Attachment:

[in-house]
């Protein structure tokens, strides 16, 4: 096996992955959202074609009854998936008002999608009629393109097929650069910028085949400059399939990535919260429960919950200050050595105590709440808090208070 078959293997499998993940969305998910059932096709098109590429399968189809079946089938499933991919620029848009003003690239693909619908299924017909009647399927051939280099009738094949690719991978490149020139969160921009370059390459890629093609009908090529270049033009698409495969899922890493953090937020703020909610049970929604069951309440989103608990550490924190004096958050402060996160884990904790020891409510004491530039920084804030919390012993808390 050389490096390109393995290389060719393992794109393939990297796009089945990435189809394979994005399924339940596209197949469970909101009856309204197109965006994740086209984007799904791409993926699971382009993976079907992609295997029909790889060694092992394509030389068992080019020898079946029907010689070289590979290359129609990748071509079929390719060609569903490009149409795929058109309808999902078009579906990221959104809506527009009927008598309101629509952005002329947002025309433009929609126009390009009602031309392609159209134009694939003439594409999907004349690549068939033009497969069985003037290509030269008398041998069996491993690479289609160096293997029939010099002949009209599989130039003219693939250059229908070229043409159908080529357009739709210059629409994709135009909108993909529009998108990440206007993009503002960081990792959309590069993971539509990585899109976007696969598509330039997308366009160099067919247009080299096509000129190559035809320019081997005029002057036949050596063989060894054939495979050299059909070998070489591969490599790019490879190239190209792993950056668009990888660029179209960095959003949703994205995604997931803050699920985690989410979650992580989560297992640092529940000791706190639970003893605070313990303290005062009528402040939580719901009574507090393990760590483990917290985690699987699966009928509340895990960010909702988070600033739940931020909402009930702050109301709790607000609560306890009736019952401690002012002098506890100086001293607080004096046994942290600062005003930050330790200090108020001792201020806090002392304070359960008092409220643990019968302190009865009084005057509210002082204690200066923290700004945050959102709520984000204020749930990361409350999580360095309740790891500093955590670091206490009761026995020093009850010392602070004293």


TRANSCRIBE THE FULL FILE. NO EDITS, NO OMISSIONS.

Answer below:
[in-house]
């Protein structure tokens, strides 16, 4: 096996992955959202074609009854998936008002999608009629393109097929650069910028085949400059399939990535919260429960919950200050050595105590709440808090208070 078959293997499998993940969305998910059932096709098109590429399968189809079946089938499933991919620029848009003003690239693909619908299924017909009647399927051939280099009738094949690719991978490149020139969160921009370059390459890629093609009908090529270049033009698409495969899922890493953090937020703020909610049970929604069951309440989103608990550490924190004096958050402060996160884990904790020891409510004491530039920084804030919390012993808390 050389490096390109393995290389060719393992794109393939990297796009089945990435189809394979994005399924339940596209197949469970909101009856309204197109965006994740086209984007799904791409993926699971382009993976079907992609295997029909790889060694092992394509030389068992080019020898079946029907010689070289590979290359129609990748071509079929390719060609569903490009149409795929058109309808999902078009579906990221959104809506527009009927008598309101629509952005002329947002025309433009929609126009390009009602031309392609159209134009694939003439594409999907004349690549068939033009497969069985003037290509030269008398041998069996491993690479289609160096293997029939010099002949009209599989130039003219693939250059229908070229043409159908080529357009739709210059629409994709135009909108993909529009998108990440206007993009503002960081990792959309590069993971539509990585899109976007696969598509330039997308366009160099067919247009080299096509000129190559035809320019081997005029002057036949050596063989060894054939495979050299059909070998070489591969490599790019490879190239190209792993950056668009990888660029179209960095959003949703994205995604997931803050699920985690989410979650992580989560297992640092529940000791706190639970003893605070313990303290005062009528402040939580719901009574507090393990760590483990917290985690699987699966009928509340895990960010909702988070600033739940931020909402009930702050109301709790607000609560306890009736019952401690002012002098506890100086001293607080004096046994942290600062005003930050330790200090108020001792201020806090002392304070359960008092409220643990019968302190009865009084005057509210002082204690200066923290700004945050959102709520984000204020749930990361409350999580360095309740790891500093955590670091206490009761026995020093009850010392602070004293």